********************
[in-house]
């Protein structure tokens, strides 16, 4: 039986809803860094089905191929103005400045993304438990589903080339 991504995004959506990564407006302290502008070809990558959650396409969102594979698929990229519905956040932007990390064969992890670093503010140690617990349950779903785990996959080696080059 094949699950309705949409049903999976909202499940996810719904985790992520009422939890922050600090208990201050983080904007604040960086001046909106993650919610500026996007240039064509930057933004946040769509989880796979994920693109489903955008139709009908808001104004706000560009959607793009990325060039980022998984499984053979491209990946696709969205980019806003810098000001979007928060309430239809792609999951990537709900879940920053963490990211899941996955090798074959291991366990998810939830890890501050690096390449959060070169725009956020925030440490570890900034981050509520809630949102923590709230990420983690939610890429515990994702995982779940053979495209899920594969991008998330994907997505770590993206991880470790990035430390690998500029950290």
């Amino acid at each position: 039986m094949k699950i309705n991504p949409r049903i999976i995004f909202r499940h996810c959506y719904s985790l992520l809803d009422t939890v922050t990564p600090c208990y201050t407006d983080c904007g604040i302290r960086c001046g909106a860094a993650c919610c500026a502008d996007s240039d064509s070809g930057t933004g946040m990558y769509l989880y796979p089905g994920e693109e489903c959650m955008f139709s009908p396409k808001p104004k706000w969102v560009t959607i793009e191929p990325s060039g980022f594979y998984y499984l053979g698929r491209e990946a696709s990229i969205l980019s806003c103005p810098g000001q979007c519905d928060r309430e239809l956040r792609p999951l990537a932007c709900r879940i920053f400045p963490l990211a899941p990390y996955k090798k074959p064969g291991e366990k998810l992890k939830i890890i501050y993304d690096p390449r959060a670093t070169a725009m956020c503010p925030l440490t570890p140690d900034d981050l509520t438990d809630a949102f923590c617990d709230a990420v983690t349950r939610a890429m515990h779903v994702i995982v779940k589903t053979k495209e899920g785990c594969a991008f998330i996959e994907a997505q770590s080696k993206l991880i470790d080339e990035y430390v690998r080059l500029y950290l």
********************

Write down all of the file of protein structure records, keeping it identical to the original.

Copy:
[in-house]
């Protein structure tokens, strides 16, 4: 039986809803860094089905191929103005400045993304438990589903080339 991504995004959506990564407006302290502008070809990558959650396409969102594979698929990229519905956040932007990390064969992890670093503010140690617990349950779903785990996959080696080059 094949699950309705949409049903999976909202499940996810719904985790992520009422939890922050600090208990201050983080904007604040960086001046909106993650919610500026996007240039064509930057933004946040769509989880796979994920693109489903955008139709009908808001104004706000560009959607793009990325060039980022998984499984053979491209990946696709969205980019806003810098000001979007928060309430239809792609999951990537709900879940920053963490990211899941996955090798074959291991366990998810939830890890501050690096390449959060070169725009956020925030440490570890900034981050509520809630949102923590709230990420983690939610890429515990994702995982779940053979495209899920594969991008998330994907997505770590993206991880470790990035430390690998500029950290």
């Amino acid at each position: 039986m094949k699950i309705n991504p949409r049903i999976i995004f909202r499940h996810c959506y719904s985790l992520l809803d009422t939890v922050t990564p600090c208990y201050t407006d983080c904007g604040i302290r960086c001046g909106a860094a993650c919610c500026a502008d996007s240039d064509s070809g930057t933004g946040m990558y769509l989880y796979p089905g994920e693109e489903c959650m955008f139709s009908p396409k808001p104004k706000w969102v560009t959607i793009e191929p990325s060039g980022f594979y998984y499984l053979g698929r491209e990946a696709s990229i969205l980019s806003c103005p810098g000001q979007c519905d928060r309430e239809l956040r792609p999951l990537a932007c709900r879940i920053f400045p963490l990211a899941p990390y996955k090798k074959p064969g291991e366990k998810l992890k939830i890890i501050y993304d690096p390449r959060a670093t070169a725009m956020c503010p925030l440490t570890p140690d900034d981050l509520t438990d809630a949102f923590c617990d709230a990420v983690t349950r939610a890429m515990h779903v994702i995982v779940k589903t053979k495209e899920g785990c594969a991008f998330i996959e994907a997505q770590s080696k993206l991880i470790d080339e990035y430390v690998r080059l500029y950290l």